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How to Build School Culture That Positively Affects Teaching, Learning, and Academic Success


No one, child or adult, performs well when their energy is focused on noise in the classroom, unclear instructions, or poorly functioning relationships with peers and colleagues. Research shows that students in schools with healthier climates also perform academically more robust. However, school culture is trickier to define than academic outcomes. The lack might undermine the otherwise great work and resources; a good one might turn humble beginnings into something extraordinary.

It is vital to provide every child and teenager with sufficient resources and support for mental health and social and emotional wellbeing. This is a key to building more sustainable societies and helping young people find meaningful roles in their communities.

  1. Rome wasn't built in a day. Neither is thriving school culture. It all starts with observing. You'll need to understand the day-to-day life of your school before you can shape it into its full potential. Visit classes, talk with staff and students, and collect their ideas. Consider putting up an advisory group with teaching staff representatives, student services, and the student body.
  2. Next up, together with your team, identify what, why, and how you want to change in your school. Recognize the things that already contribute to the greater good. Analyze the successes and learn from them. Make lists of the good and the bad, specify your goals, and draw roadmaps that can show different actions to different audiences (students of different age groups, teaching staff, student services, and leadership team…). Initially, the plans should focus on real-life-implementable suggestions, less on vague catchphrases (although a catchy slogan might be a great addition to boost team spirit).
  3. Lastly, there's the implementation. After carefully planning the goals, the framework, and the actions, it is time to start realizing them. Get the whole school together to hear about the project's how and why. Even if the aim is to make the chosen values and manners second nature, it is essential to maintain a structured mode in the beginning. Please make this a project that improves everyone's life and brings them closer together.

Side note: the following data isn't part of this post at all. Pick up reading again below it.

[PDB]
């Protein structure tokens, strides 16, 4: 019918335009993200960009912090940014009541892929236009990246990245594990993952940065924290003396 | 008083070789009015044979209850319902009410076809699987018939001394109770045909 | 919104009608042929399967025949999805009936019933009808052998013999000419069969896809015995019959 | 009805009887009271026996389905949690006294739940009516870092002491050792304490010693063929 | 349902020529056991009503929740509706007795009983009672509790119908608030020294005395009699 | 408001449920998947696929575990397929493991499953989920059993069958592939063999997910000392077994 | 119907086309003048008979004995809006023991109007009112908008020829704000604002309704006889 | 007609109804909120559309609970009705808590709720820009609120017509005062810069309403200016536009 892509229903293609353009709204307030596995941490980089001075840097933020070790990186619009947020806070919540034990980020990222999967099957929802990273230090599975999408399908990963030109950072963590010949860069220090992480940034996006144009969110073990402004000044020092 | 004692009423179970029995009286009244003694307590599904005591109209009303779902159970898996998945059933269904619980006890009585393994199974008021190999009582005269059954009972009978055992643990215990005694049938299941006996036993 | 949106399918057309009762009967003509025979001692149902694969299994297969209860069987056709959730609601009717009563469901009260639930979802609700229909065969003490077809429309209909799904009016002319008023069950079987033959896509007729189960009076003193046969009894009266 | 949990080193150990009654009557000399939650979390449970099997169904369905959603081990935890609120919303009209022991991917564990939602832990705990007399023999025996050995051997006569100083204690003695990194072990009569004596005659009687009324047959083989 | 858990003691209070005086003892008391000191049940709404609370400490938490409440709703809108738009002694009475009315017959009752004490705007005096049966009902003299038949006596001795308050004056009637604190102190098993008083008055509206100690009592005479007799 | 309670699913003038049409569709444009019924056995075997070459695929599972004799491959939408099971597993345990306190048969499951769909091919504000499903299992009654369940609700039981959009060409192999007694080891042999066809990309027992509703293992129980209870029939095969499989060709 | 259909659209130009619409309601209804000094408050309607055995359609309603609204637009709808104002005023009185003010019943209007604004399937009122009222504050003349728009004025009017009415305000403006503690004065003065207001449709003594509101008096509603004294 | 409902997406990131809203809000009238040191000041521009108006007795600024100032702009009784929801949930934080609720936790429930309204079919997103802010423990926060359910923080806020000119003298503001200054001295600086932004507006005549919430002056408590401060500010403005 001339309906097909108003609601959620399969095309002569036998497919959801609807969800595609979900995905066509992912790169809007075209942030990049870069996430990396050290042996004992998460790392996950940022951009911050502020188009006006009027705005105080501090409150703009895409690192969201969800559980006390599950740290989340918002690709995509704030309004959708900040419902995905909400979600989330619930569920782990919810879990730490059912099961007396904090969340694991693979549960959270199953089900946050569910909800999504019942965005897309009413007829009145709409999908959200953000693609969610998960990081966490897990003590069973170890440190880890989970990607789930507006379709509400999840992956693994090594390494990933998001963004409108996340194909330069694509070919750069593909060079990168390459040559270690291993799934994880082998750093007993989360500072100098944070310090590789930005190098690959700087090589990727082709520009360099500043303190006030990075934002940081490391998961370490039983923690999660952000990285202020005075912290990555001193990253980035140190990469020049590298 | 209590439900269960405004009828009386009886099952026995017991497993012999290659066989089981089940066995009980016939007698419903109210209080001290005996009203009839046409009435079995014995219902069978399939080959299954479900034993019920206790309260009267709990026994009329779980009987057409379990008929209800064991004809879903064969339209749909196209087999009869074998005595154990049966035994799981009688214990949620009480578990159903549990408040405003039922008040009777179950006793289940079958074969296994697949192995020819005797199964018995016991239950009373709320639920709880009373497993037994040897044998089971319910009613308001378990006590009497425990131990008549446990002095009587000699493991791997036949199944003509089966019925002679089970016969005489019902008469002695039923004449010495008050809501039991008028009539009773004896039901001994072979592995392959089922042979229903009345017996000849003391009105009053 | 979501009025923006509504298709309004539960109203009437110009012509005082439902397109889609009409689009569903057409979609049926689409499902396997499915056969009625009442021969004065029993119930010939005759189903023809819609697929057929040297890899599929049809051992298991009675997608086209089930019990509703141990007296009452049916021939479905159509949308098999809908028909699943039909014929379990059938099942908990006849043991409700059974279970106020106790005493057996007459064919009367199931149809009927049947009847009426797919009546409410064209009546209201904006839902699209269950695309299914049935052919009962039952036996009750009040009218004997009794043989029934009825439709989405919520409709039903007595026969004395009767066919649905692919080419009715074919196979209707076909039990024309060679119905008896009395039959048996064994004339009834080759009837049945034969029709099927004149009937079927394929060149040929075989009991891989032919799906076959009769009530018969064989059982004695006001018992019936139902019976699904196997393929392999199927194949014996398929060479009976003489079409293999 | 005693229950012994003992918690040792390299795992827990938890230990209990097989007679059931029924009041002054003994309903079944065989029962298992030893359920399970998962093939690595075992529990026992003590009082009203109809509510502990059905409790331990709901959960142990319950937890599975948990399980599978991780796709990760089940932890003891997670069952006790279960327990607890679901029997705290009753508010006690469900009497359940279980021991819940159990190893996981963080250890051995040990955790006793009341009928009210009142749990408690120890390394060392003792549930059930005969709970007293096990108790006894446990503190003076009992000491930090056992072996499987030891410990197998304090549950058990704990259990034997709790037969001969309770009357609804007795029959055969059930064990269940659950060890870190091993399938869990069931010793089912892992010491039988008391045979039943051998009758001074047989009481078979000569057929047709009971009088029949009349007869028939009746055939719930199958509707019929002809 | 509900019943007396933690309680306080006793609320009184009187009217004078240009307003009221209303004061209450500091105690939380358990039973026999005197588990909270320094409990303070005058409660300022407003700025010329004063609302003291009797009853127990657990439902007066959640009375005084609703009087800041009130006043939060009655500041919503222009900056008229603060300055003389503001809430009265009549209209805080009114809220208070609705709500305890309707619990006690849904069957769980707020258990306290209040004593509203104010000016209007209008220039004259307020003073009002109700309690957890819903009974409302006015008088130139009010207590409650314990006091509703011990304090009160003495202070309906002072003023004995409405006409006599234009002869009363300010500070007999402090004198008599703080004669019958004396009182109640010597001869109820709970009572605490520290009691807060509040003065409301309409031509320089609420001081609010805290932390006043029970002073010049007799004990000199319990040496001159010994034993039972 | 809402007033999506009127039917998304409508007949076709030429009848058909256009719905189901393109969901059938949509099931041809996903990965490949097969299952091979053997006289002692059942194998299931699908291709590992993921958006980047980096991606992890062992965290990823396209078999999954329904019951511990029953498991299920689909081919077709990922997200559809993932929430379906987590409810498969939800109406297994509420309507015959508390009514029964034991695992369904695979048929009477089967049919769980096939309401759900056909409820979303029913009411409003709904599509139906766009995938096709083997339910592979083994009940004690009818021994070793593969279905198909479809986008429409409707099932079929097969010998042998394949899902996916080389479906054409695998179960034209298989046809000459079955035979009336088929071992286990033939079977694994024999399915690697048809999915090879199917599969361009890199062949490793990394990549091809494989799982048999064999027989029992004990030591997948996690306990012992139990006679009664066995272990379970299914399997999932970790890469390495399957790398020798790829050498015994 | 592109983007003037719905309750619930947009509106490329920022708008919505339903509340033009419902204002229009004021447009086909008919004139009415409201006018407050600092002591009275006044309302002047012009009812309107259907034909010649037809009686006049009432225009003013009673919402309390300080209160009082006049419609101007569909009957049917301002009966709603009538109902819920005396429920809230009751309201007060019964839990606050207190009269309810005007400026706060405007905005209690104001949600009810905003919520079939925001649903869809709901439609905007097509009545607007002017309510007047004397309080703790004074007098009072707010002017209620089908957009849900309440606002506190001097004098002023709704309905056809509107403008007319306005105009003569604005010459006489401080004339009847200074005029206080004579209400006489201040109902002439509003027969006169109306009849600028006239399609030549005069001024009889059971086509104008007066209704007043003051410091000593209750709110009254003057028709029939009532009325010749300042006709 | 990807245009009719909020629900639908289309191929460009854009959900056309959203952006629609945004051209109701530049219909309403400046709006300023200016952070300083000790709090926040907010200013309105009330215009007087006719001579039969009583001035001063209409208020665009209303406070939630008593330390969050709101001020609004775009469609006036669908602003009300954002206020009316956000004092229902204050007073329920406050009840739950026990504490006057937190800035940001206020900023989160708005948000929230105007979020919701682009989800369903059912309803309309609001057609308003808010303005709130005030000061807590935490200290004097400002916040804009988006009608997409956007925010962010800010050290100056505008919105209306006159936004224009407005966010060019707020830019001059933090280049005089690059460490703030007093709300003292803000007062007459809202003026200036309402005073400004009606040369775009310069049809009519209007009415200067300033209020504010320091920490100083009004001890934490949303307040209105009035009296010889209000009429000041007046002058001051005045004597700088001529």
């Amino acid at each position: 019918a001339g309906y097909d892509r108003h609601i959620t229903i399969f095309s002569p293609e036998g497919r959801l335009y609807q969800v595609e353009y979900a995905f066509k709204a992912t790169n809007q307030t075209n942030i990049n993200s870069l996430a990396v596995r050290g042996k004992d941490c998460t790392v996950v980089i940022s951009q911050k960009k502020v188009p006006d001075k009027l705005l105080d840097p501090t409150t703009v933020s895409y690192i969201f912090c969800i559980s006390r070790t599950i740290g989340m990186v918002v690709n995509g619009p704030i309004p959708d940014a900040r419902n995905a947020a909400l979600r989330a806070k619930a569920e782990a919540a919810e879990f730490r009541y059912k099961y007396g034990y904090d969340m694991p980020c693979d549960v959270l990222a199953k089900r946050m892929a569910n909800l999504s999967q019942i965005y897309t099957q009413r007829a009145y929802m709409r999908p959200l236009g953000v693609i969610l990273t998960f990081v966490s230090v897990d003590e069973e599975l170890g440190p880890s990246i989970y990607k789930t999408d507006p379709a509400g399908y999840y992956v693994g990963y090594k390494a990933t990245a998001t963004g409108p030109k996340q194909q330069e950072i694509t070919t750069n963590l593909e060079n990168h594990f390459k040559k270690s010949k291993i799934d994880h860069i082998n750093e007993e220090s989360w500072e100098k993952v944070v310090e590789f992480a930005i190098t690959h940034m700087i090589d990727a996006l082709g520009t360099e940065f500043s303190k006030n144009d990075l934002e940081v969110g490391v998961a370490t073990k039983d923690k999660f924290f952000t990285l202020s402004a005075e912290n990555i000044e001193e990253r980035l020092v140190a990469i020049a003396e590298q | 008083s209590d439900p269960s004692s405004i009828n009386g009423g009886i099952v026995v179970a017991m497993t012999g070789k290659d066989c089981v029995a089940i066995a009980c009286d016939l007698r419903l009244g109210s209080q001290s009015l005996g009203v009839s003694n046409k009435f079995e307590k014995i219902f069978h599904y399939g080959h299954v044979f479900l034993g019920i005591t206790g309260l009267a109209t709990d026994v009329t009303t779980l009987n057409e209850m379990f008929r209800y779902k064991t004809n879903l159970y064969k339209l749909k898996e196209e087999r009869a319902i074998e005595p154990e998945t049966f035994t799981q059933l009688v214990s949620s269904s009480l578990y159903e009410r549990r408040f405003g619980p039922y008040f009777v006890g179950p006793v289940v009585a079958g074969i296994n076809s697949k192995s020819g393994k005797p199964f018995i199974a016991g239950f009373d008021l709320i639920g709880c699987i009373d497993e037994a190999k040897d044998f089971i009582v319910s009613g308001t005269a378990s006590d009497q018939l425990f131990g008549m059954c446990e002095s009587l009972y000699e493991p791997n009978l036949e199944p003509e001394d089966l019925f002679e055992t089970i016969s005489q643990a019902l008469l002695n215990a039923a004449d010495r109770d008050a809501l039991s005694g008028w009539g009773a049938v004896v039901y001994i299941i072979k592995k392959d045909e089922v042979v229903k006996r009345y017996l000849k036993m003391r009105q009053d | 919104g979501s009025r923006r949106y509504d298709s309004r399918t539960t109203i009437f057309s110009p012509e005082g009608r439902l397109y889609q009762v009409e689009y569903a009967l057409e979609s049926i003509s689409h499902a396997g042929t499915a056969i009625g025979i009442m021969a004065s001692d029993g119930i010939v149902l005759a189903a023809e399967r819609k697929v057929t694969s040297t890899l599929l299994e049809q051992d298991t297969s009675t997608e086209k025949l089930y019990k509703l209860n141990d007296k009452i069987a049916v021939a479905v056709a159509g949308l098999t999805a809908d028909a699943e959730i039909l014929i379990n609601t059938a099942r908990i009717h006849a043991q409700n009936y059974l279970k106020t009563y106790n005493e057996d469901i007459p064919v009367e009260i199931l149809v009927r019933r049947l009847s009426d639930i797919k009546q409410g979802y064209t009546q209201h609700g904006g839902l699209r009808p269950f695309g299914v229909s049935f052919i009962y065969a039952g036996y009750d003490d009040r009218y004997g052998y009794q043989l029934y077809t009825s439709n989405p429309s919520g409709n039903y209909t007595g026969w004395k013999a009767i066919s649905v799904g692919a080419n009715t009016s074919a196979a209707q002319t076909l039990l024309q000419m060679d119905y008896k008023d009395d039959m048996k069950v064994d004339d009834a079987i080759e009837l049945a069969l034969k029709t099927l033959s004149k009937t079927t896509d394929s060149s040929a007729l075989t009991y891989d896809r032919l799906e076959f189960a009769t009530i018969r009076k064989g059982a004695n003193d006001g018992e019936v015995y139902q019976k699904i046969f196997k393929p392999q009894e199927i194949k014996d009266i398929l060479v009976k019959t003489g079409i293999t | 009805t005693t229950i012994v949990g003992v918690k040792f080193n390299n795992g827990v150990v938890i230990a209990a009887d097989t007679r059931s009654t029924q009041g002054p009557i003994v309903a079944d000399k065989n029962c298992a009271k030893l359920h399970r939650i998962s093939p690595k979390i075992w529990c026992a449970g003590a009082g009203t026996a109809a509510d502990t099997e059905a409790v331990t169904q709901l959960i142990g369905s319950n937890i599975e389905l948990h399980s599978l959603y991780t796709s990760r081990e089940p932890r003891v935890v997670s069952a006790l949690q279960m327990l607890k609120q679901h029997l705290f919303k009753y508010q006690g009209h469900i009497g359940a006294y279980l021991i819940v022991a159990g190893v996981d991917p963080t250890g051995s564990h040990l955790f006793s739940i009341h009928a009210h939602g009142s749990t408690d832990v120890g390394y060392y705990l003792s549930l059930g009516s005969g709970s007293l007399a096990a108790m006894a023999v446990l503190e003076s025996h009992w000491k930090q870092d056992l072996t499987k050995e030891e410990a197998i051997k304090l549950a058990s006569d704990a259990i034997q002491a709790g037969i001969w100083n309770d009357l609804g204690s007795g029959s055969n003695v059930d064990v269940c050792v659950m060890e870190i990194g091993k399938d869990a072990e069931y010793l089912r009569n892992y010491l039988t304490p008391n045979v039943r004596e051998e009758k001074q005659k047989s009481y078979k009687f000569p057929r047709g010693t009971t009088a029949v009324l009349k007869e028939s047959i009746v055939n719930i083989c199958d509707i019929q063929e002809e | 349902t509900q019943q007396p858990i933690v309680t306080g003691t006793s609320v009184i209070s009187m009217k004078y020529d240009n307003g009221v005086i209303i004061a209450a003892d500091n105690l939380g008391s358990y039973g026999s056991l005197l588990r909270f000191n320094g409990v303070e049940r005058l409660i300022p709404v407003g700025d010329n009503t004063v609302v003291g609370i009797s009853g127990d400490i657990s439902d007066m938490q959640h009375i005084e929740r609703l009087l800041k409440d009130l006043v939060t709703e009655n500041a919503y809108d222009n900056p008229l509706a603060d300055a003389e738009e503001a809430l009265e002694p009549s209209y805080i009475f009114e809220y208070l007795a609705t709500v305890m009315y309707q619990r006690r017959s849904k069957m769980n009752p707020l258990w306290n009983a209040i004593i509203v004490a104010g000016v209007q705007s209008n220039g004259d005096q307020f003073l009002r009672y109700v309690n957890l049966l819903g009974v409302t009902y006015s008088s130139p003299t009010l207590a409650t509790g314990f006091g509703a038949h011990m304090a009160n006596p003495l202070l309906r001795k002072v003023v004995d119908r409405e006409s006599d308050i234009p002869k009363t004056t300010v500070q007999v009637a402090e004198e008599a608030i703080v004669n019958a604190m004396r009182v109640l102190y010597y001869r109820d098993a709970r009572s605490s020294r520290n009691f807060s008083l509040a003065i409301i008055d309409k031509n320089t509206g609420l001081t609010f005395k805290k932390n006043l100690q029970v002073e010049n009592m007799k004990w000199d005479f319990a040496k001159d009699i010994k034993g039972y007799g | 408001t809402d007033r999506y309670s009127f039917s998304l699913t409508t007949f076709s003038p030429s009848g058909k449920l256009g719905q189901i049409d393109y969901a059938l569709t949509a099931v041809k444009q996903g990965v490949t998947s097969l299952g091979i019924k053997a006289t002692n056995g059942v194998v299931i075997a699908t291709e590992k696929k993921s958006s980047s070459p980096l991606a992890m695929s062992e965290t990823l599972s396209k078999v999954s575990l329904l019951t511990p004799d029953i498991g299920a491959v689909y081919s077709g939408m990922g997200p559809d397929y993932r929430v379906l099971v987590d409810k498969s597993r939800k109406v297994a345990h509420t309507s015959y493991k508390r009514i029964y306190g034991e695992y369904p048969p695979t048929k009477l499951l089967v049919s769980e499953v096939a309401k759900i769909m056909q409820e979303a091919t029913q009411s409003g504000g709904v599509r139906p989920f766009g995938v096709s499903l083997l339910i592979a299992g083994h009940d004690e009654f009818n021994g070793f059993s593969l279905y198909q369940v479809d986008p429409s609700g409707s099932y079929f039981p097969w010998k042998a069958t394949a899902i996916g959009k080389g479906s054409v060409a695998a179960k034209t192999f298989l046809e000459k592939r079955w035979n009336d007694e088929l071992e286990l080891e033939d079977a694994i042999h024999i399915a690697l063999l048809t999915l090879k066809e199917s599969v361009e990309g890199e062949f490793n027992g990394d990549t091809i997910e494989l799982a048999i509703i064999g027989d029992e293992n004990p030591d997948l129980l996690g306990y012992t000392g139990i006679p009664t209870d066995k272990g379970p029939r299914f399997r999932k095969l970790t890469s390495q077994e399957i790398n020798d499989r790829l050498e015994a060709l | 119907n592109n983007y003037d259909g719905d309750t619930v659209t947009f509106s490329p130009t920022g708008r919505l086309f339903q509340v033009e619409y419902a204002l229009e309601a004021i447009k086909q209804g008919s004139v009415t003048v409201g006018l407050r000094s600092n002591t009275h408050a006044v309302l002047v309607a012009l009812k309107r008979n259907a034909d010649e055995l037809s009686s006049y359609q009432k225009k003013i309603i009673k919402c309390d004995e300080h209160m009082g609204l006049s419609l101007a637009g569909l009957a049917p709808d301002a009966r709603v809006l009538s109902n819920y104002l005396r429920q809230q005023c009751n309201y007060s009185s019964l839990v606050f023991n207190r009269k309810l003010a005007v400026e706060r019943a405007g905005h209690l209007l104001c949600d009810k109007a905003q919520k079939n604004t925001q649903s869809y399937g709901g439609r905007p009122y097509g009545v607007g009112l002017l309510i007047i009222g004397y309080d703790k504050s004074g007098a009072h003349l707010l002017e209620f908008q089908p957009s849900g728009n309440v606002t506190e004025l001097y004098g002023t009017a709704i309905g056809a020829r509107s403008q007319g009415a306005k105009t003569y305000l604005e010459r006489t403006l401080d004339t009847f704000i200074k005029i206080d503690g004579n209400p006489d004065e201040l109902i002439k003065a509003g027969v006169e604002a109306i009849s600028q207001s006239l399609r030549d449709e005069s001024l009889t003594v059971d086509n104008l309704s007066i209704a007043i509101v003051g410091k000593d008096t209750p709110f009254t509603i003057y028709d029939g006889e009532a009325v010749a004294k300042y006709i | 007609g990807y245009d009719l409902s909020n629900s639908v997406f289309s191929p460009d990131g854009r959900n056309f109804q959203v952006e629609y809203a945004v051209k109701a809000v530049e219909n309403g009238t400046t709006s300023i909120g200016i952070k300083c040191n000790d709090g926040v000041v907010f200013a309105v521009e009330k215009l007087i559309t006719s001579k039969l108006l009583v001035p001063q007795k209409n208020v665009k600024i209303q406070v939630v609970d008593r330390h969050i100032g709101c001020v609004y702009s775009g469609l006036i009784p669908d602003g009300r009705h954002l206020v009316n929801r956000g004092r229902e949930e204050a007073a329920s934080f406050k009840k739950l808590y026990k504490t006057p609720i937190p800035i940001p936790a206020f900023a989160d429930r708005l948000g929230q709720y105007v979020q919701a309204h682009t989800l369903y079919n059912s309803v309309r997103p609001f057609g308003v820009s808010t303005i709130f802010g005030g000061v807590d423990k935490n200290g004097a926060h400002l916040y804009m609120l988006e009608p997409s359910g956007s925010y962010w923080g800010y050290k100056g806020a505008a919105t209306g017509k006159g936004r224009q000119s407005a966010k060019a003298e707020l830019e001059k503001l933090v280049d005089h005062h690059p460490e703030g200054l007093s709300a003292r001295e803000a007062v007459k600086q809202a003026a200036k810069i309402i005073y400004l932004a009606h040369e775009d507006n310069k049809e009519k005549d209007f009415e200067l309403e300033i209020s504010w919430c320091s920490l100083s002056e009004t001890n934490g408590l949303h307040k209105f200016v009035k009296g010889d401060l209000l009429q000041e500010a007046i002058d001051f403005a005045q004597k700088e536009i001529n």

❗️ Remember to keep your finger on the pulse. Your plans might need some revisiting as situations change. Have regular checks with other staff members and try to stay updated on the students' moods.

Now, staying optimistic isn't always the easiest thing to do. We all know how nearly impossible so many days in a principal or teacher's life are. Still, the can-do attitude won't spread if no one sticks to it. This probably takes time but remind yourself you're building something more significant and long-lasting.

To help you plan and start enacting a more structured school culture, we've listed things to consider and tips to try out below:

✅  Choose clear base values on which to build your school culture. Try to keep it simple – there might be multiple ways in which one value can materialize, but the practical is more easily implemented when the guidelines are comprehensible.

✅  Many of us know how life-changing an enthusiastic teacher can be, both academically and mentally. Let your colleagues know how important they are. Endorse the team spirit with praise and bonding activities. When teachers feel their deserved appreciation, they are highly likely to excel in teaching even more.

✅  Acknowledge and recognize the people at risk of being left out, alone, or unheard in your school community. Plan actions to prevent isolation and ways to bring everyone together.

✅  Be the promoting force, not just the designer. To function at its best, school culture needs everyone to endorse it. When the community starts to follow your good example, the healthy norms and just rules will be enforced through practice.

✅  Details matter. Micro-affirmations are a powerful way of breaking stereotypes. Be aware of your own prejudices – we all have them. Pay attention to how people around you speak to each other and, constructively, ask them to reconsider their talk.

✅  Be vocal about your school culture! The shared principles and goals need to be said out loud. Utilize morning assemblies, theme days, class projects, and parent nights to make the guidelines visible.

✅  Use lesson plans that explain the benefits and motives of the school values. School culture needs to be brought in on all levels possible. Specifically, themed lessons concretize the shared values.

✅  Bring students to influence! Students make up the majority of the school community. Organize platforms or events where they can express their thoughts and ideas. Appoint older students to act as ambassadors for spreading the good vibes to their younger peers.

  The work toward a healthy school culture never ends. Even if your school is doing great, the healthy atmosphere needs consistent maintenance. Stay open to and actively find out how people in your community feel. 

Henriikka Heinonen

Guest Writer
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